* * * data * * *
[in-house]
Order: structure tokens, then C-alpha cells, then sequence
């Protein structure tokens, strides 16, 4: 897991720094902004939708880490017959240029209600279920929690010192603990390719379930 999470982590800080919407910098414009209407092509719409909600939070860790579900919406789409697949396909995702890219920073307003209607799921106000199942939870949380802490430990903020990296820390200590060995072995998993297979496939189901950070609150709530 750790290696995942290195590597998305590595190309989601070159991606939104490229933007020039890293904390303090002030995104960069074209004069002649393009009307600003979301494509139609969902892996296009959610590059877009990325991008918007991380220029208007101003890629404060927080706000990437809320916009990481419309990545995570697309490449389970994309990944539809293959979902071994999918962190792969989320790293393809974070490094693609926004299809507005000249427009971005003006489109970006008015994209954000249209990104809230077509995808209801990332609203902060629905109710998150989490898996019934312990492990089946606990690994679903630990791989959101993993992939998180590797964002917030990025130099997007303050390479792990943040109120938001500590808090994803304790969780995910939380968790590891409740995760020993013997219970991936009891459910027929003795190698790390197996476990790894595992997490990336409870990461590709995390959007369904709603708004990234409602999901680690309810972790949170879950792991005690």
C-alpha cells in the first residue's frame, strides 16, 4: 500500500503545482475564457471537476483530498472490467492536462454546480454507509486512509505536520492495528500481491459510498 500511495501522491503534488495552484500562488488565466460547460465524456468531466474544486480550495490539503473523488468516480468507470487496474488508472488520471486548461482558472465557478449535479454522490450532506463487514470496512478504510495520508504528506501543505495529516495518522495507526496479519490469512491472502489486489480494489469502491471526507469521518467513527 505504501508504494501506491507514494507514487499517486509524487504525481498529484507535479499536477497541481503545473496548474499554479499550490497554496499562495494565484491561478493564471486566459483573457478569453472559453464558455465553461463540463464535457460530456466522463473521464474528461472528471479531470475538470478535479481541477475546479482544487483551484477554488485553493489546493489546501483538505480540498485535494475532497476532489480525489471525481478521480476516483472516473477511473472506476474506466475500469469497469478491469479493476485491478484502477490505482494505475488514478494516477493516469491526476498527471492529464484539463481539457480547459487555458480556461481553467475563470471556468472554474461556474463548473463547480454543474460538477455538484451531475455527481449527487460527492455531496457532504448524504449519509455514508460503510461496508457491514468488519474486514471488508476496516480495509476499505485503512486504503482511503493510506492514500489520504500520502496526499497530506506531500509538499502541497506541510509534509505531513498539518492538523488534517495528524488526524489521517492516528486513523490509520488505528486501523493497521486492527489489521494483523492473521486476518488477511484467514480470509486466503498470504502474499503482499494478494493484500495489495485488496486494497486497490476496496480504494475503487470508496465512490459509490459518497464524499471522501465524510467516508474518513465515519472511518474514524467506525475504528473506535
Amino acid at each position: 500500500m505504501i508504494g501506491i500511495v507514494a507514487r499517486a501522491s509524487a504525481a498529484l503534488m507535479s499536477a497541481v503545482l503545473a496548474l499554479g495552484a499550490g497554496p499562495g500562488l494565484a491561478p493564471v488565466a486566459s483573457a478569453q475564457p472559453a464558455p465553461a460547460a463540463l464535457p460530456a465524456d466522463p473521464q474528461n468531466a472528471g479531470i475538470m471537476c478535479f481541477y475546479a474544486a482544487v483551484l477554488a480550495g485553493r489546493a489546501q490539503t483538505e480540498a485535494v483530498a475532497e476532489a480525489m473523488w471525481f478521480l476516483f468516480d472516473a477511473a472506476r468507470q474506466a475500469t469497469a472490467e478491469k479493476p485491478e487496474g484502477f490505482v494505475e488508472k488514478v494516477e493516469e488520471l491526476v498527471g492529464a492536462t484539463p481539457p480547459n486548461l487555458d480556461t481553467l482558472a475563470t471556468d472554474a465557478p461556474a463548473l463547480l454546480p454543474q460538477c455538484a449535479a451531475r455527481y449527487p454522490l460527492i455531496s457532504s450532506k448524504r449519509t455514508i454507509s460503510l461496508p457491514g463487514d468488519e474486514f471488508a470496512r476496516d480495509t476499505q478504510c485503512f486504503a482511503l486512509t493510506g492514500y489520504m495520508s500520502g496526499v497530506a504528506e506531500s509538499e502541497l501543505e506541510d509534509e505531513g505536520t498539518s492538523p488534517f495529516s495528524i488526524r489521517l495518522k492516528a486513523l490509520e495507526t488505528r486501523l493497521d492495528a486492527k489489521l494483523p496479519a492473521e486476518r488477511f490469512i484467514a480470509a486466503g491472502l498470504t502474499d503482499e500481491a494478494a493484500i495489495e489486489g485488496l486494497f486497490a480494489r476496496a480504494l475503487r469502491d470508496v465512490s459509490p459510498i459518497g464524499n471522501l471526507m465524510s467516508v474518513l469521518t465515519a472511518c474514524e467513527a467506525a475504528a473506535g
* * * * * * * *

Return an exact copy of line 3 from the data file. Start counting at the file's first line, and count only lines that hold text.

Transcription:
């Protein structure tokens, strides 16, 4: 897991720094902004939708880490017959240029209600279920929690010192603990390719379930 999470982590800080919407910098414009209407092509719409909600939070860790579900919406789409697949396909995702890219920073307003209607799921106000199942939870949380802490430990903020990296820390200590060995072995998993297979496939189901950070609150709530 750790290696995942290195590597998305590595190309989601070159991606939104490229933007020039890293904390303090002030995104960069074209004069002649393009009307600003979301494509139609969902892996296009959610590059877009990325991008918007991380220029208007101003890629404060927080706000990437809320916009990481419309990545995570697309490449389970994309990944539809293959979902071994999918962190792969989320790293393809974070490094693609926004299809507005000249427009971005003006489109970006008015994209954000249209990104809230077509995808209801990332609203902060629905109710998150989490898996019934312990492990089946606990690994679903630990791989959101993993992939998180590797964002917030990025130099997007303050390479792990943040109120938001500590808090994803304790969780995910939380968790590891409740995760020993013997219970991936009891459910027929003795190698790390197996476990790894595992997490990336409870990461590709995390959007369904709603708004990234409602999901680690309810972790949170879950792991005690």